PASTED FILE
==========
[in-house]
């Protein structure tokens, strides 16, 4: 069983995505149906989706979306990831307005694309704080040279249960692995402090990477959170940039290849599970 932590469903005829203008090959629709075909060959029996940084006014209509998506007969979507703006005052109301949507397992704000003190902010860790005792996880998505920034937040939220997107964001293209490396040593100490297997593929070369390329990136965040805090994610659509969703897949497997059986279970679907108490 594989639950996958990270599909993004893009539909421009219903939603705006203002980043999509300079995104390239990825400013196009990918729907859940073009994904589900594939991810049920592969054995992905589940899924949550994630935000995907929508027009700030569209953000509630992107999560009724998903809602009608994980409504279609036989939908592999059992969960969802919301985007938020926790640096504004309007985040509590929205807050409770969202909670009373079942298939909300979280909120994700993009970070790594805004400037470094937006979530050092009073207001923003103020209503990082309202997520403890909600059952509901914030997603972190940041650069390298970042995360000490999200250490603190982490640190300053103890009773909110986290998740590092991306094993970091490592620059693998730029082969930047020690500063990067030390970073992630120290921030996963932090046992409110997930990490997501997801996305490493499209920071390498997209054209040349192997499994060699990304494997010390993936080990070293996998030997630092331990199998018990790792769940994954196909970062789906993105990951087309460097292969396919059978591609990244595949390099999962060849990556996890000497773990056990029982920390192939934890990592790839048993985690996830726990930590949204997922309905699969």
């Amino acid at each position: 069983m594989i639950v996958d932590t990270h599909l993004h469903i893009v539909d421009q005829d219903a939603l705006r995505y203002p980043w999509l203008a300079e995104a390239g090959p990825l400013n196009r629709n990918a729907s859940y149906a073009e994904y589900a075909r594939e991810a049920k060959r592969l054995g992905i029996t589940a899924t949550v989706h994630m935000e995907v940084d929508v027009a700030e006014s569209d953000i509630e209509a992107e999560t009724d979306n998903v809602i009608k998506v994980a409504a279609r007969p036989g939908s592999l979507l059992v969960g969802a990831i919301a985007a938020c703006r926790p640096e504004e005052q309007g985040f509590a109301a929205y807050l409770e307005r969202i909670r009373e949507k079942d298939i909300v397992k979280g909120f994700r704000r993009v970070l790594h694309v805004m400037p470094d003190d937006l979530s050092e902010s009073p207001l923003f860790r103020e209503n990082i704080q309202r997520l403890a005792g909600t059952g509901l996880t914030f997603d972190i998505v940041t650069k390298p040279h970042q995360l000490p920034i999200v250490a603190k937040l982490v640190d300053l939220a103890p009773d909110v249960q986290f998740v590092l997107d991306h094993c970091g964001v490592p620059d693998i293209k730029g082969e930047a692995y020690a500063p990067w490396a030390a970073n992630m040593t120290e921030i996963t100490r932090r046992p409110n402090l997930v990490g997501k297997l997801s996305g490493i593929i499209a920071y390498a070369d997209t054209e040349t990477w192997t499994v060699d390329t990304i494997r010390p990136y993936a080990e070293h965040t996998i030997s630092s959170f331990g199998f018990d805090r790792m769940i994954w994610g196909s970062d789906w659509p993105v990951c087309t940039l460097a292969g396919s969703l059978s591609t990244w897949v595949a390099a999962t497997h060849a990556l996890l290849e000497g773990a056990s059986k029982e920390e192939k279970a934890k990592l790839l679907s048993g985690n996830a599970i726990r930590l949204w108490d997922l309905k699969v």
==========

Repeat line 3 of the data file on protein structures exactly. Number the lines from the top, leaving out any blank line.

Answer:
């Amino acid at each position: 069983m594989i639950v996958d932590t990270h599909l993004h469903i893009v539909d421009q005829d219903a939603l705006r995505y203002p980043w999509l203008a300079e995104a390239g090959p990825l400013n196009r629709n990918a729907s859940y149906a073009e994904y589900a075909r594939e991810a049920k060959r592969l054995g992905i029996t589940a899924t949550v989706h994630m935000e995907v940084d929508v027009a700030e006014s569209d953000i509630e209509a992107e999560t009724d979306n998903v809602i009608k998506v994980a409504a279609r007969p036989g939908s592999l979507l059992v969960g969802a990831i919301a985007a938020c703006r926790p640096e504004e005052q309007g985040f509590a109301a929205y807050l409770e307005r969202i909670r009373e949507k079942d298939i909300v397992k979280g909120f994700r704000r993009v970070l790594h694309v805004m400037p470094d003190d937006l979530s050092e902010s009073p207001l923003f860790r103020e209503n990082i704080q309202r997520l403890a005792g909600t059952g509901l996880t914030f997603d972190i998505v940041t650069k390298p040279h970042q995360l000490p920034i999200v250490a603190k937040l982490v640190d300053l939220a103890p009773d909110v249960q986290f998740v590092l997107d991306h094993c970091g964001v490592p620059d693998i293209k730029g082969e930047a692995y020690a500063p990067w490396a030390a970073n992630m040593t120290e921030i996963t100490r932090r046992p409110n402090l997930v990490g997501k297997l997801s996305g490493i593929i499209a920071y390498a070369d997209t054209e040349t990477w192997t499994v060699d390329t990304i494997r010390p990136y993936a080990e070293h965040t996998i030997s630092s959170f331990g199998f018990d805090r790792m769940i994954w994610g196909s970062d789906w659509p993105v990951c087309t940039l460097a292969g396919s969703l059978s591609t990244w897949v595949a390099a999962t497997h060849a990556l996890l290849e000497g773990a056990s059986k029982e920390e192939k279970a934890k990592l790839l679907s048993g985690n996830a599970i726990r930590l949204w108490d997922l309905k699969v």